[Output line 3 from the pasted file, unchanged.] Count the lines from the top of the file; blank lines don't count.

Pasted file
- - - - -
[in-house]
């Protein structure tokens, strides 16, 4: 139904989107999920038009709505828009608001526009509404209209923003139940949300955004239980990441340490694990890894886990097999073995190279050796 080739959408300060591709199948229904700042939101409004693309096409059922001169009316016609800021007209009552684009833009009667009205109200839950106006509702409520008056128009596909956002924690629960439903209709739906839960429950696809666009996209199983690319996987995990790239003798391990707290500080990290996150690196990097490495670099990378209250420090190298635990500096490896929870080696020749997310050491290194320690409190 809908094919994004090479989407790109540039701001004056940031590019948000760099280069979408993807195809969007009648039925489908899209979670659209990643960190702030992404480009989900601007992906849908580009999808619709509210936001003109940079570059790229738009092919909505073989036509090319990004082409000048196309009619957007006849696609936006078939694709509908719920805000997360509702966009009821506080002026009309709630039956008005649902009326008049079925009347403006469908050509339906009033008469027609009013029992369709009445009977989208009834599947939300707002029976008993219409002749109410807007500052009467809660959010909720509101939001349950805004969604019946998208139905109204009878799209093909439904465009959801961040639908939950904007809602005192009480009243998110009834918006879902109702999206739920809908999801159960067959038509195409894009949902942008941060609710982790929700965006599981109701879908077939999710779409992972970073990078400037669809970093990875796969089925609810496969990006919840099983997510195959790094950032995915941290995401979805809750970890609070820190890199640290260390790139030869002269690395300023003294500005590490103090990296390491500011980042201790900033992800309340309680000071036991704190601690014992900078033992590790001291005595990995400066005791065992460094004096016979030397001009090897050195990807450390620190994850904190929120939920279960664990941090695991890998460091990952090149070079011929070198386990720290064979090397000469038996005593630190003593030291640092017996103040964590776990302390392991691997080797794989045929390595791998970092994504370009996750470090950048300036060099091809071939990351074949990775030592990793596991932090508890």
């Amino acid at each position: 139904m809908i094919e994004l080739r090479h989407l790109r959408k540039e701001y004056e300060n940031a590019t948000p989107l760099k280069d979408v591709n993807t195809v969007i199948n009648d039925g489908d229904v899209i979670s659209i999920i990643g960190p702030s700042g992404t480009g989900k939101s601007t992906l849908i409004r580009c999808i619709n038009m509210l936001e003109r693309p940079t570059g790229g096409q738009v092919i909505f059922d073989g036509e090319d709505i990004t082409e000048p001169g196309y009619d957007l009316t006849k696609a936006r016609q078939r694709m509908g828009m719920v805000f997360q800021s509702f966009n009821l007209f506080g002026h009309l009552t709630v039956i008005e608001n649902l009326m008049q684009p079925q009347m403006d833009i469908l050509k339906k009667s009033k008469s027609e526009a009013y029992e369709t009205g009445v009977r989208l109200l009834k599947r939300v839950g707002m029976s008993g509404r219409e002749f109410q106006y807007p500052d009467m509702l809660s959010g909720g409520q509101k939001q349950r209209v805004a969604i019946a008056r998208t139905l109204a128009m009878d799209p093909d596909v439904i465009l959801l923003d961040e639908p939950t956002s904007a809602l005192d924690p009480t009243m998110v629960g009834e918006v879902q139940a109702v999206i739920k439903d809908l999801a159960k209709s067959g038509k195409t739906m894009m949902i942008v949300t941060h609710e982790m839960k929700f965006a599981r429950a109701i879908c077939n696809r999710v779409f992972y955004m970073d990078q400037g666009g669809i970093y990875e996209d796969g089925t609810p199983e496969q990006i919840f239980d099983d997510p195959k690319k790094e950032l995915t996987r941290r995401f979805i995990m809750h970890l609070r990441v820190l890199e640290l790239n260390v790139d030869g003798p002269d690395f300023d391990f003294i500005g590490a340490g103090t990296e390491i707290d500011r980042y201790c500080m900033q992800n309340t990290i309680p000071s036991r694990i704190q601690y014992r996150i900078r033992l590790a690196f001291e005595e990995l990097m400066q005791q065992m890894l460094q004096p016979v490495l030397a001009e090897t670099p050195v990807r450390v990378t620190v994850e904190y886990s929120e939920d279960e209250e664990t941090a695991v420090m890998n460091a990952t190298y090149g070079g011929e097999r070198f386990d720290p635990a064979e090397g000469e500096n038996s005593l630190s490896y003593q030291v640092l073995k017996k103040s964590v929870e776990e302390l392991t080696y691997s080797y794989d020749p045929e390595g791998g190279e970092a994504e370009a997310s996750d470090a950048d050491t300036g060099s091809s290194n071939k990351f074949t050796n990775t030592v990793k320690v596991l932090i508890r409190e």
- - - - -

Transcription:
């Amino acid at each position: 139904m809908i094919e994004l080739r090479h989407l790109r959408k540039e701001y004056e300060n940031a590019t948000p989107l760099k280069d979408v591709n993807t195809v969007i199948n009648d039925g489908d229904v899209i979670s659209i999920i990643g960190p702030s700042g992404t480009g989900k939101s601007t992906l849908i409004r580009c999808i619709n038009m509210l936001e003109r693309p940079t570059g790229g096409q738009v092919i909505f059922d073989g036509e090319d709505i990004t082409e000048p001169g196309y009619d957007l009316t006849k696609a936006r016609q078939r694709m509908g828009m719920v805000f997360q800021s509702f966009n009821l007209f506080g002026h009309l009552t709630v039956i008005e608001n649902l009326m008049q684009p079925q009347m403006d833009i469908l050509k339906k009667s009033k008469s027609e526009a009013y029992e369709t009205g009445v009977r989208l109200l009834k599947r939300v839950g707002m029976s008993g509404r219409e002749f109410q106006y807007p500052d009467m509702l809660s959010g909720g409520q509101k939001q349950r209209v805004a969604i019946a008056r998208t139905l109204a128009m009878d799209p093909d596909v439904i465009l959801l923003d961040e639908p939950t956002s904007a809602l005192d924690p009480t009243m998110v629960g009834e918006v879902q139940a109702v999206i739920k439903d809908l999801a159960k209709s067959g038509k195409t739906m894009m949902i942008v949300t941060h609710e982790m839960k929700f965006a599981r429950a109701i879908c077939n696809r999710v779409f992972y955004m970073d990078q400037g666009g669809i970093y990875e996209d796969g089925t609810p199983e496969q990006i919840f239980d099983d997510p195959k690319k790094e950032l995915t996987r941290r995401f979805i995990m809750h970890l609070r990441v820190l890199e640290l790239n260390v790139d030869g003798p002269d690395f300023d391990f003294i500005g590490a340490g103090t990296e390491i707290d500011r980042y201790c500080m900033q992800n309340t990290i309680p000071s036991r694990i704190q601690y014992r996150i900078r033992l590790a690196f001291e005595e990995l990097m400066q005791q065992m890894l460094q004096p016979v490495l030397a001009e090897t670099p050195v990807r450390v990378t620190v994850e904190y886990s929120e939920d279960e209250e664990t941090a695991v420090m890998n460091a990952t190298y090149g070079g011929e097999r070198f386990d720290p635990a064979e090397g000469e500096n038996s005593l630190s490896y003593q030291v640092l073995k017996k103040s964590v929870e776990e302390l392991t080696y691997s080797y794989d020749p045929e390595g791998g190279e970092a994504e370009a997310s996750d470090a950048d050491t300036g060099s091809s290194n071939k990351f074949t050796n990775t030592v990793k320690v596991l932090i508890r409190e």